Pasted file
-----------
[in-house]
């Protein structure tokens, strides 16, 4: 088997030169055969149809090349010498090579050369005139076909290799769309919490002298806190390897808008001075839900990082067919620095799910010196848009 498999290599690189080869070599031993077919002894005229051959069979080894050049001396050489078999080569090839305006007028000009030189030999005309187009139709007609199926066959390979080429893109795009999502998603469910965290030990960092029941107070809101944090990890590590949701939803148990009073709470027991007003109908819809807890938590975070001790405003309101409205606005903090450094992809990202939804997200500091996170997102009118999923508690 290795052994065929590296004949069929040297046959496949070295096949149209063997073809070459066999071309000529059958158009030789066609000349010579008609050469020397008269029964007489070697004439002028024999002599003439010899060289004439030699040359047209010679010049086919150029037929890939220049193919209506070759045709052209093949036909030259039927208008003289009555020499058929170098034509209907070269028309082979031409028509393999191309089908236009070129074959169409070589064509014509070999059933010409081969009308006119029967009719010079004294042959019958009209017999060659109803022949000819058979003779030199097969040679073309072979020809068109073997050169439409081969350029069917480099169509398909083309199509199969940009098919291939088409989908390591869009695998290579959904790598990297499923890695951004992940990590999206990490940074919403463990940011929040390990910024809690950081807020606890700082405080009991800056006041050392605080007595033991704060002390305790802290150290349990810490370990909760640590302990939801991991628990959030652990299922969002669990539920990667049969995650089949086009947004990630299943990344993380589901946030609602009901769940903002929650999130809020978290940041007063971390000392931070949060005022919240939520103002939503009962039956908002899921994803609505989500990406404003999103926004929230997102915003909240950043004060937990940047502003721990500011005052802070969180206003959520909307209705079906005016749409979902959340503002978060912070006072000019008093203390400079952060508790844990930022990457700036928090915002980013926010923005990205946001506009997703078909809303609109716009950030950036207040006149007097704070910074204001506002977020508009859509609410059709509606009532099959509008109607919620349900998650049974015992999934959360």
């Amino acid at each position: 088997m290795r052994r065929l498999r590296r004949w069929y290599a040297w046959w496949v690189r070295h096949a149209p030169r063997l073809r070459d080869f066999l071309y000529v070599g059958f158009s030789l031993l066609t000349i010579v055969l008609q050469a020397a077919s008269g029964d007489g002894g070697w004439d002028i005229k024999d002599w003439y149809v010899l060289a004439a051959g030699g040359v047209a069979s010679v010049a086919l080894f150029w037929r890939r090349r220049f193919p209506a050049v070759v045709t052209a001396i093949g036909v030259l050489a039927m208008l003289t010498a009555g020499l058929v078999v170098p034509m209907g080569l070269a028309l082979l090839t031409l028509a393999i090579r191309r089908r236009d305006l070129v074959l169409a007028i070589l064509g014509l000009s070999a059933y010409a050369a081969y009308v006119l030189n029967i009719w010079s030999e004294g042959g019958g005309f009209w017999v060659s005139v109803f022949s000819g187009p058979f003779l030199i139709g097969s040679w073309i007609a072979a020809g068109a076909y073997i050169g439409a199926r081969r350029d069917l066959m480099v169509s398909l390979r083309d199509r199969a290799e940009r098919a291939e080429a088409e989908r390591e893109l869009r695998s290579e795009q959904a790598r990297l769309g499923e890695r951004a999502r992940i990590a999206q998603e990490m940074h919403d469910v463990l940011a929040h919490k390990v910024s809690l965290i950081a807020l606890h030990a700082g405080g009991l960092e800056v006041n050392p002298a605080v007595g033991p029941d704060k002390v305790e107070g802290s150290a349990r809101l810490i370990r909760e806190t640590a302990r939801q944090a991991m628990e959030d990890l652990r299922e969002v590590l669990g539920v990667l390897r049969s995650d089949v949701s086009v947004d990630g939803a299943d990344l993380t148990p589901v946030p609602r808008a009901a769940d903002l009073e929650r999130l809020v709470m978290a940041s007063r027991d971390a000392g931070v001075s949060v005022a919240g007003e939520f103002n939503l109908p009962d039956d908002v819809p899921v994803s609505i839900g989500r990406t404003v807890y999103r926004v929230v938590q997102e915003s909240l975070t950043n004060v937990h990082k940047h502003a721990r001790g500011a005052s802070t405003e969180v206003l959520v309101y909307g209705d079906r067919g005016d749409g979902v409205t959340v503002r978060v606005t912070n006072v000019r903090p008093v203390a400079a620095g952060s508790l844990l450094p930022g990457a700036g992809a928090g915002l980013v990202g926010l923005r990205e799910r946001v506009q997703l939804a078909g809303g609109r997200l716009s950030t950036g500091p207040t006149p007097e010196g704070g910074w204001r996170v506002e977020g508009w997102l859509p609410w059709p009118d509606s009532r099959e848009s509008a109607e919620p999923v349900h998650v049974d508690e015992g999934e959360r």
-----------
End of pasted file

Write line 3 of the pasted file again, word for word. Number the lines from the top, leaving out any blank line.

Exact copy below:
């Amino acid at each position: 088997m290795r052994r065929l498999r590296r004949w069929y290599a040297w046959w496949v690189r070295h096949a149209p030169r063997l073809r070459d080869f066999l071309y000529v070599g059958f158009s030789l031993l066609t000349i010579v055969l008609q050469a020397a077919s008269g029964d007489g002894g070697w004439d002028i005229k024999d002599w003439y149809v010899l060289a004439a051959g030699g040359v047209a069979s010679v010049a086919l080894f150029w037929r890939r090349r220049f193919p209506a050049v070759v045709t052209a001396i093949g036909v030259l050489a039927m208008l003289t010498a009555g020499l058929v078999v170098p034509m209907g080569l070269a028309l082979l090839t031409l028509a393999i090579r191309r089908r236009d305006l070129v074959l169409a007028i070589l064509g014509l000009s070999a059933y010409a050369a081969y009308v006119l030189n029967i009719w010079s030999e004294g042959g019958g005309f009209w017999v060659s005139v109803f022949s000819g187009p058979f003779l030199i139709g097969s040679w073309i007609a072979a020809g068109a076909y073997i050169g439409a199926r081969r350029d069917l066959m480099v169509s398909l390979r083309d199509r199969a290799e940009r098919a291939e080429a088409e989908r390591e893109l869009r695998s290579e795009q959904a790598r990297l769309g499923e890695r951004a999502r992940i990590a999206q998603e990490m940074h919403d469910v463990l940011a929040h919490k390990v910024s809690l965290i950081a807020l606890h030990a700082g405080g009991l960092e800056v006041n050392p002298a605080v007595g033991p029941d704060k002390v305790e107070g802290s150290a349990r809101l810490i370990r909760e806190t640590a302990r939801q944090a991991m628990e959030d990890l652990r299922e969002v590590l669990g539920v990667l390897r049969s995650d089949v949701s086009v947004d990630g939803a299943d990344l993380t148990p589901v946030p609602r808008a009901a769940d903002l009073e929650r999130l809020v709470m978290a940041s007063r027991d971390a000392g931070v001075s949060v005022a919240g007003e939520f103002n939503l109908p009962d039956d908002v819809p899921v994803s609505i839900g989500r990406t404003v807890y999103r926004v929230v938590q997102e915003s909240l975070t950043n004060v937990h990082k940047h502003a721990r001790g500011a005052s802070t405003e969180v206003l959520v309101y909307g209705d079906r067919g005016d749409g979902v409205t959340v503002r978060v606005t912070n006072v000019r903090p008093v203390a400079a620095g952060s508790l844990l450094p930022g990457a700036g992809a928090g915002l980013v990202g926010l923005r990205e799910r946001v506009q997703l939804a078909g809303g609109r997200l716009s950030t950036g500091p207040t006149p007097e010196g704070g910074w204001r996170v506002e977020g508009w997102l859509p609410w059709p009118d509606s009532r099959e848009s509008a109607e919620p999923v349900h998650v049974d508690e015992g999934e959360r």